Posted on February 27, 2022 at 4:23 AM
Iran States-Sponsored Hackers Are Out To Steal Passwords And Plant Malware
Cybersecurity agencies in the U.S and U.K have revealed that Iranian government-sponsored threat actors are targeting commercial and government networks around the world.
The advisory was issued by the U.K’s National Cyber Security Center (NCSC) and the U.S. Cybersecurity and Infrastructure Security Agency (CISA).
According to the joint advisory, the advanced persistent (APT) group is delivering malware called MuddyWater to give the Iranian government access to stolen data. They also share the solen information with other malicious threat actors.
The threat actors were discovered this year while they were carrying out malicious operations as part of Iran’s Ministry of Intelligence (MOIS). They are set up to target a host of government institutions and top organizations in different regions in the world, especially in the United States and Europe. These organizations are from different institutions and industries, including the defense, telecommunications, and natural gas sectors.
The wider security network has also tracked MuddyWater, which has been given different names such as Seedworm, Static Kitten, TEMP. Zagros, MERCURY, and Earth Vetala. The group is notorious for organizing cyber crimes and launching online attacks since 2018 to achieve the MOIS objectives. It’s not clear how many organizations have been affected since the new malware became active in the wild.
The APT Group Utilizes Different Open-Source Tools
Apart from exploiting the publicly reported vulnerabilities, the APT group also uses open-source tools to have unauthorized access to data by deploying ransomware.
During an investigation by Cisco Talos, the security firm discovered that the threat group has previously carried out a malware campaign that targeted Turkish government institutions and private organizations aiming to deploy a PowerShell-based backdoor.
Additionally, the recent malware activity the U.S and U.K security agencies uncovered follow a similar approach to the previous malware campaign by the same group of actors. They utilize obfuscated PowerShell scripts to hide their attack, which could remain undetected for a long time, including the command and control (C2) functions.
The Hackers Use Spear-Phishing Campaigns
The observation of the threat action noted that they are being facilitated by a spear-phishing campaign that tries to deceive its targets to download malware-infested Zip files. These files either contain a PDF that delivers a malicious payload to the target system or contains an excel file that contains a malicious macro.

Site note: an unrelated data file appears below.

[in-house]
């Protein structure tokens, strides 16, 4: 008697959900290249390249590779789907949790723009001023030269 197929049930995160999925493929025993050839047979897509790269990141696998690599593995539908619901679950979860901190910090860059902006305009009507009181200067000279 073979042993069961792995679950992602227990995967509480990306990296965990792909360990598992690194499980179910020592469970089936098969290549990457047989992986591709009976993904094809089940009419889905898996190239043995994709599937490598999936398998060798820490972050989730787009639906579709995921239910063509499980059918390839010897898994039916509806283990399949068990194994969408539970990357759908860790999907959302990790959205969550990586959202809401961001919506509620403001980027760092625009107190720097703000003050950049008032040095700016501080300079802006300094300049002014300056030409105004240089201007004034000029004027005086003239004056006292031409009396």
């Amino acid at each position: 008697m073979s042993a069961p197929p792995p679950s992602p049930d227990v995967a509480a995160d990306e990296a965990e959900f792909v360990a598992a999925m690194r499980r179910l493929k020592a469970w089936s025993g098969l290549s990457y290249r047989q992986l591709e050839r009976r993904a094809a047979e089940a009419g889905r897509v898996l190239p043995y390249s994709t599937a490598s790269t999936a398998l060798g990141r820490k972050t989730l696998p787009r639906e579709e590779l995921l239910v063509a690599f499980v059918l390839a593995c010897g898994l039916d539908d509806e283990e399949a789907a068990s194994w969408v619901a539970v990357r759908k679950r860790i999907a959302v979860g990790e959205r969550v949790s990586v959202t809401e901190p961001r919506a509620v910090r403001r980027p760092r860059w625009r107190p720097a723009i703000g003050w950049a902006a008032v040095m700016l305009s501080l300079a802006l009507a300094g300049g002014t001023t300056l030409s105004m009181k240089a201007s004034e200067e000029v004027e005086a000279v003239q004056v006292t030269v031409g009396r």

Also, the agencies observed that the APT group utilizes different malware sets to make their campaign more potent. So, if one malware set is discovered by the security software, other malware sets will continue with operations.
These sets include POWERSTATS, Mori, Small Sieve, and PowGoop for exfiltration, providing backdoor access, and loading malware.
While a small sieve is a Python-based implant used for staying longer in a network, PowGroup is a loader that downloads second-stage PowerShell scripts.
Both are used by the threat actors to stay longer in the affected system and avoid detection. With the design and level of sophistication the malware sets have, it is usually very difficult for security software to spot infringements. That’s because they generally use the Telegram API for C2 communications to evade detection.
The APT Group Shows A High Level Of Sophistication
The APT group also uses other malware pieces. These include a Windows Script File (.WSF) for collecting and transmitting system metadata to an adversary-controlled IP address.
The POWERSTATS and Mori are two backdoors that are utilized by the actors when running commands received from the C2 to maintain access in the affected system.
MuddyWatter also uses other arsenals of tools to make sure they remain persistent within the affected devices or systems for as long as possible. The agencies observed that the group utilize a survey script for transmitting information about the computer of the victims. The detail is delivered to the C2 server, where the threat actor can take further action on attacking methods.
A newly identified PowerShell backdoor is also deployed, which is used by the actors to execute commands.
Organizations Should Implement Security Measures
The agencies have recommended how organizations can protect their systems and avoid being victims of this new wave of attack.
They recommended that multi-factor authentication should be used whenever applicable. This will create difficulties for potential attacks. Additionally, organizations should minimize the use of administrative privileges while ensuring that they always patch known exploited vulnerabilities as soon as possible. Implementation of phishing protections has been known to also help to keep threat actors away, the security agencies advised.